In preparing our post on the Little Office of the Blessed Virgin Mary, we had cause to review Charles De Koninck’s wonderful book on Our Lady, Ego Sapientia. Given some of the discussions in the Catholic world over the past couple of weeks, we were struck by this passage (from no. XXIV, Ubi Humilitas, Ibi Sapientia):
Humility touches the very cause of mercy. Mercy, in effect, looks at the inferior as such. Now, God resists the proud, and gives grace to the humble—Deus superbis resistit, humilibus autem dat gratiam (James IV, 6; Prov. III, 34). Mercy only lavishes its bounty over the inferior who recognizes himself as such, and the more inferior he will be, the more he will have reason to humble himself. But, this humility will only be productive if it is rooted in a knowledge wherein we see at the same time how we are not, and how powerful is the one who is Lord over us. The very great humility of the Blessed Virgin must rest on faith in the omnipotence of God. Et beata, quae crededisti, quoniam perficienter ea, quae dicta sunt tibi a Domino—Happy is she who believed! cries St. Elizabeth, “for the promises made her by the Lord will be fulfilled” (Luke I, 45).
De Koninck goes on to observe, in no. XXVI, Felix Culpa!:
Nigra sum, sed formosa. In fact, mercy manifested itself even beyond the assumption of human nature by means of birth. Man, whom God had established in a state of original justice infinitely superior to all that could belong to him by nature, had succumbed to the temptation of being himself the origin of the dignity to which God deigned to elevate him. Et homo cum in honore esset, non intellixit: comparatus est jumentis insipientibus, et similis factus est illis—And man, while he was in his splendor, did not understand: he became comparable to the stupid beasts, and he became like them (Ps. XLVIII, 13,21). By original sin, human nature became vulnerable. We are born in a state of misery properly speaking. Ecce enim in iniquitatibus conceptus sum: et in peccatis concepit me mater mea—Behold I was born in iniquity and my mother conceived me in sin (Ps. L, 7).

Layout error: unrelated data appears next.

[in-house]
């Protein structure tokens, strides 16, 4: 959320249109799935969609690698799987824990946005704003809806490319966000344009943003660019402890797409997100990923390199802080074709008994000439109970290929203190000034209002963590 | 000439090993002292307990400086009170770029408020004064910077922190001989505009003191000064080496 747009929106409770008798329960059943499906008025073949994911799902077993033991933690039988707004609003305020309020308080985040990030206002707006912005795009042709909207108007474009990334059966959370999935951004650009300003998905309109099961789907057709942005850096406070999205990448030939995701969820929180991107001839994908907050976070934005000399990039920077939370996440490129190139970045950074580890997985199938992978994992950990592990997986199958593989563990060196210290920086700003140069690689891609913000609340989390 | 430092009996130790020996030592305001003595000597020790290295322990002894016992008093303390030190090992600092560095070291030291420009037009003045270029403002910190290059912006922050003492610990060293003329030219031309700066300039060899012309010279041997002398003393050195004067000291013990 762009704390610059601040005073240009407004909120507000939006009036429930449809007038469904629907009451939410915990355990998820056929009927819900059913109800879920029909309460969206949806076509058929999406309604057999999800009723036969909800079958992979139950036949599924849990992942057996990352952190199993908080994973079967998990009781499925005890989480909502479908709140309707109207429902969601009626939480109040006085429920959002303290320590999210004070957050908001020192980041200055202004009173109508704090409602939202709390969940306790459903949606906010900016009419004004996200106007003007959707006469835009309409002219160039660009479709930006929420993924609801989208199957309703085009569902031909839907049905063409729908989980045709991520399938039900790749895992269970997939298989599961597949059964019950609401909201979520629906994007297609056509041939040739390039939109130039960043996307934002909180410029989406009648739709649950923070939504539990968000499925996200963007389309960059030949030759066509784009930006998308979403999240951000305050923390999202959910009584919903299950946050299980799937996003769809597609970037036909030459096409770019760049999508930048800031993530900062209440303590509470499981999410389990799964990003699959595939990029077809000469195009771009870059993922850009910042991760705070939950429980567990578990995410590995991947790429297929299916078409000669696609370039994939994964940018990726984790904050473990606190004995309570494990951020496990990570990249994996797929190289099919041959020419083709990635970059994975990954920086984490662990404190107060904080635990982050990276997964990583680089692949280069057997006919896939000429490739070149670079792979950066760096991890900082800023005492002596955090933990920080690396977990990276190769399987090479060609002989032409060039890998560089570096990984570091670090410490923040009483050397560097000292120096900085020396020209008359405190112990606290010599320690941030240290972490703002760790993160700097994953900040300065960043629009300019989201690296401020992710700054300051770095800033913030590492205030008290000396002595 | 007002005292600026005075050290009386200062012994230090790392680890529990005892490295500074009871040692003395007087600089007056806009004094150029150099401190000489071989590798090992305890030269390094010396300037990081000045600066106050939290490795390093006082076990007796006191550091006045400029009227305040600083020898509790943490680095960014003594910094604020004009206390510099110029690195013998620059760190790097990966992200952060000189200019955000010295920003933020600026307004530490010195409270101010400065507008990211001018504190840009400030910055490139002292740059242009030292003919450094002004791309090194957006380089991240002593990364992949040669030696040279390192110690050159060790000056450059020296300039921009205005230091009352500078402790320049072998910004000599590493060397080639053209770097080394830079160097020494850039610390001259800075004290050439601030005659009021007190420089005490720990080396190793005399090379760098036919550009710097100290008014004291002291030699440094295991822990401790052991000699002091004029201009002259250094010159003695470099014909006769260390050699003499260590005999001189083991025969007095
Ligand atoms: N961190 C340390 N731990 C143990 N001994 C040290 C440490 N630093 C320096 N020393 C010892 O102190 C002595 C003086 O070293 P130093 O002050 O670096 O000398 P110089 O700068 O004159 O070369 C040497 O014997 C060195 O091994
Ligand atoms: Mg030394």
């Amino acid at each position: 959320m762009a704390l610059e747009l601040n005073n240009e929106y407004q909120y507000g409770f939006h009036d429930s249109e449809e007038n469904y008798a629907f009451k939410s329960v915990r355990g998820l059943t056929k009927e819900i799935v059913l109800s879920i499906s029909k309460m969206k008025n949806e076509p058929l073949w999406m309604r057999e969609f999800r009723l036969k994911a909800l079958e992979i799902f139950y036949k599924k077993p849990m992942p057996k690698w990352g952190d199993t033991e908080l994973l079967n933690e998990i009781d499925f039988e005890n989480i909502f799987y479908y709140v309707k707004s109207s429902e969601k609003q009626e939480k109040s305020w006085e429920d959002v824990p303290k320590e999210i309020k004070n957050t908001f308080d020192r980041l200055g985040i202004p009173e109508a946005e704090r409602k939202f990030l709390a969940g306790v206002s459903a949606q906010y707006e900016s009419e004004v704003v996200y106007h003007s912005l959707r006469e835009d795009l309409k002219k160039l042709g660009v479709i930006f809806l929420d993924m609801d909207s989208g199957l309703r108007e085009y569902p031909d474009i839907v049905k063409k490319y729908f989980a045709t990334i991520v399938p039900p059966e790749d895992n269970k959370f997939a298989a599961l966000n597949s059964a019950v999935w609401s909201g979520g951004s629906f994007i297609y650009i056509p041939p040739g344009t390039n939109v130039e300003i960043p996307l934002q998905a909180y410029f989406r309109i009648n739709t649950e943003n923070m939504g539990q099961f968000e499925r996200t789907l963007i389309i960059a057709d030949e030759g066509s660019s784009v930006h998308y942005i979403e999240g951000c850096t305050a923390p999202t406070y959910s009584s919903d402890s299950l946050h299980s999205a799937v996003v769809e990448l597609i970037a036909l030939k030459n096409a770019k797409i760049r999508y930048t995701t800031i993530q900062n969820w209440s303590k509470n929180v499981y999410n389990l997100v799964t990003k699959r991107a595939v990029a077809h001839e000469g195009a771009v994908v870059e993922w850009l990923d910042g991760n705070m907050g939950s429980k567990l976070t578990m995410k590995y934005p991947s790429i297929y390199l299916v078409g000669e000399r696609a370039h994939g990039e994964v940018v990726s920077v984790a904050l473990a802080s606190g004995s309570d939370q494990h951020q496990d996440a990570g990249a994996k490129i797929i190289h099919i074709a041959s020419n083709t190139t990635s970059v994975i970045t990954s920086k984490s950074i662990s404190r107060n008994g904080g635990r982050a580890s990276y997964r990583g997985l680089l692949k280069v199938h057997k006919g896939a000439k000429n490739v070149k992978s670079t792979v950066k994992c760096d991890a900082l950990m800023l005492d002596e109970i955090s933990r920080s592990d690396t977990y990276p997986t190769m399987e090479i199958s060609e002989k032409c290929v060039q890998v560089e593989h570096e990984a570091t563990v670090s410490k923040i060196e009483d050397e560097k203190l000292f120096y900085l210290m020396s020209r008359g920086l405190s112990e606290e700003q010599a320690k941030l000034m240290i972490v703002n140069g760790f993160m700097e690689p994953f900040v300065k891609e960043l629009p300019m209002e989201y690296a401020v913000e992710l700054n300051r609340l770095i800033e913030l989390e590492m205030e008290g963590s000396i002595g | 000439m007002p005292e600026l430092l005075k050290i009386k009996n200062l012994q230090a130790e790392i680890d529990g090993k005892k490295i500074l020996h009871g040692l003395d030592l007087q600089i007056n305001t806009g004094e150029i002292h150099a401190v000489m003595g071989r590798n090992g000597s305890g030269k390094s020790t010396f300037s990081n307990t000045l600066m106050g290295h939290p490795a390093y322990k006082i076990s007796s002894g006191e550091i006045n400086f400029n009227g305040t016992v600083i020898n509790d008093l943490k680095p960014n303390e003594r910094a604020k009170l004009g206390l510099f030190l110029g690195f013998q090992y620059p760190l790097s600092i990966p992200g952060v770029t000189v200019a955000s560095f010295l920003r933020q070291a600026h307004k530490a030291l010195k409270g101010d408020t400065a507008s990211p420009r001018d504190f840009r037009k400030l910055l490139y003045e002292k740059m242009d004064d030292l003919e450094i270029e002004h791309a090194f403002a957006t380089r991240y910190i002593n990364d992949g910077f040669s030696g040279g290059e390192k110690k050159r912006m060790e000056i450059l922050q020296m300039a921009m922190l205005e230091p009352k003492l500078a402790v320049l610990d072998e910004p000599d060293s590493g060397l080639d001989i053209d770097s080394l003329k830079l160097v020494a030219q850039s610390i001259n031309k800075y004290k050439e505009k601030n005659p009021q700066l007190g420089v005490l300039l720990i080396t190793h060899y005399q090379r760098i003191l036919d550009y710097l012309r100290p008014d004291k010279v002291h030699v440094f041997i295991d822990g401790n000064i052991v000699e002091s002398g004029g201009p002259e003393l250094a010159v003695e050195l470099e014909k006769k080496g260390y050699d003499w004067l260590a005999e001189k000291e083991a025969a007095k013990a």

Now sin is not just any kind of fault: it is that fault which is furthest from God. Evil properly speaking is not simple privation, it is opposed to good as a contrary. Consequently, the mercy which will come face to face with evil, which will be victorious over evil, will also be, in a sense, the greatest possible. The manifestation of the divine omnipotence will make here, within the universe itself, a sort of return to itself: it will be like the plentitude of mercy. Evil (malus poenae) was ordered to the greatest manifestation of mercy conceivable. O felix culpa, quae talem ac tantum meruit habere Redemptorem—O happy fault which merited for us such and so great a Redeemer (Office of Holy Saturday).
If, according to the ordinary power of God, man alone could be redeemed, is this not due to the very imperfection of our intelligence, which is also the root of the contrariety of the two natures? The fallen angel, on the contrary, was immediately obstinate and confirmed in evil. This is because angelic intelligence is so perfect that it grasps without composition and division and without discourse all that we know by simple apprehension, by the understanding of principles and by a science very difficult to acquire: it grasps its object in an immutable manner, and the adhesion of the will is also fixed and immutable. Man is as a consequence more open to mercy by his very imperfection. The free will of man remains as flexible after choice as it was before this choice; on the contrary, the free will of the angel, flexible before the choice, becomes, after this choice, immutably fixed.
(Emphasis supplied.) There is, we think, much to digest in De Koninck’s treatment of mercy, to say nothing of his discussion of the excellence of Our Lady.
Perhaps one of the bright young Catholic writers today could discuss certain interventions of the recent magisterium in the context of De Koninck’s treatment of mercy in Ego Sapientia.